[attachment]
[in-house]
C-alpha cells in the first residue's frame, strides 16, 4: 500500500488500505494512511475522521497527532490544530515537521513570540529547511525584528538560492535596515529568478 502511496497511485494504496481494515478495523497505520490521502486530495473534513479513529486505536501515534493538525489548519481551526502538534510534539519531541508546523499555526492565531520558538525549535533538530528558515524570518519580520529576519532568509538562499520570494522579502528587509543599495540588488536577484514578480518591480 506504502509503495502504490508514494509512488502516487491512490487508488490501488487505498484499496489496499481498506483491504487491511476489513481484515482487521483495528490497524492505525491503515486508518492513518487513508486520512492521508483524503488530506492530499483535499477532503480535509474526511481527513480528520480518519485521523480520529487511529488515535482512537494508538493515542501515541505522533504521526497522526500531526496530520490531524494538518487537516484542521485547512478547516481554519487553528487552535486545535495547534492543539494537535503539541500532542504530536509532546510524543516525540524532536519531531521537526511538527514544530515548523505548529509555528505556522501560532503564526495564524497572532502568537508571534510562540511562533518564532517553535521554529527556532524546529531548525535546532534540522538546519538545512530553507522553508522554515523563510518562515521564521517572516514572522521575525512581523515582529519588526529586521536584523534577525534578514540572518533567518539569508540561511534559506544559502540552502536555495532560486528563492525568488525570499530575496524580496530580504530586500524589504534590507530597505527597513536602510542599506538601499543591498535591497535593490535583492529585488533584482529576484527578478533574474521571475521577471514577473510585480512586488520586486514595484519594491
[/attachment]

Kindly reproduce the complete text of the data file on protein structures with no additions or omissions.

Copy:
[in-house]
C-alpha cells in the first residue's frame, strides 16, 4: 500500500488500505494512511475522521497527532490544530515537521513570540529547511525584528538560492535596515529568478 502511496497511485494504496481494515478495523497505520490521502486530495473534513479513529486505536501515534493538525489548519481551526502538534510534539519531541508546523499555526492565531520558538525549535533538530528558515524570518519580520529576519532568509538562499520570494522579502528587509543599495540588488536577484514578480518591480 506504502509503495502504490508514494509512488502516487491512490487508488490501488487505498484499496489496499481498506483491504487491511476489513481484515482487521483495528490497524492505525491503515486508518492513518487513508486520512492521508483524503488530506492530499483535499477532503480535509474526511481527513480528520480518519485521523480520529487511529488515535482512537494508538493515542501515541505522533504521526497522526500531526496530520490531524494538518487537516484542521485547512478547516481554519487553528487552535486545535495547534492543539494537535503539541500532542504530536509532546510524543516525540524532536519531531521537526511538527514544530515548523505548529509555528505556522501560532503564526495564524497572532502568537508571534510562540511562533518564532517553535521554529527556532524546529531548525535546532534540522538546519538545512530553507522553508522554515523563510518562515521564521517572516514572522521575525512581523515582529519588526529586521536584523534577525534578514540572518533567518539569508540561511534559506544559502540552502536555495532560486528563492525568488525570499530575496524580496530580504530586500524589504534590507530597505527597513536602510542599506538601499543591498535591497535593490535583492529585488533584482529576484527578478533574474521571475521577471514577473510585480512586488520586486514595484519594491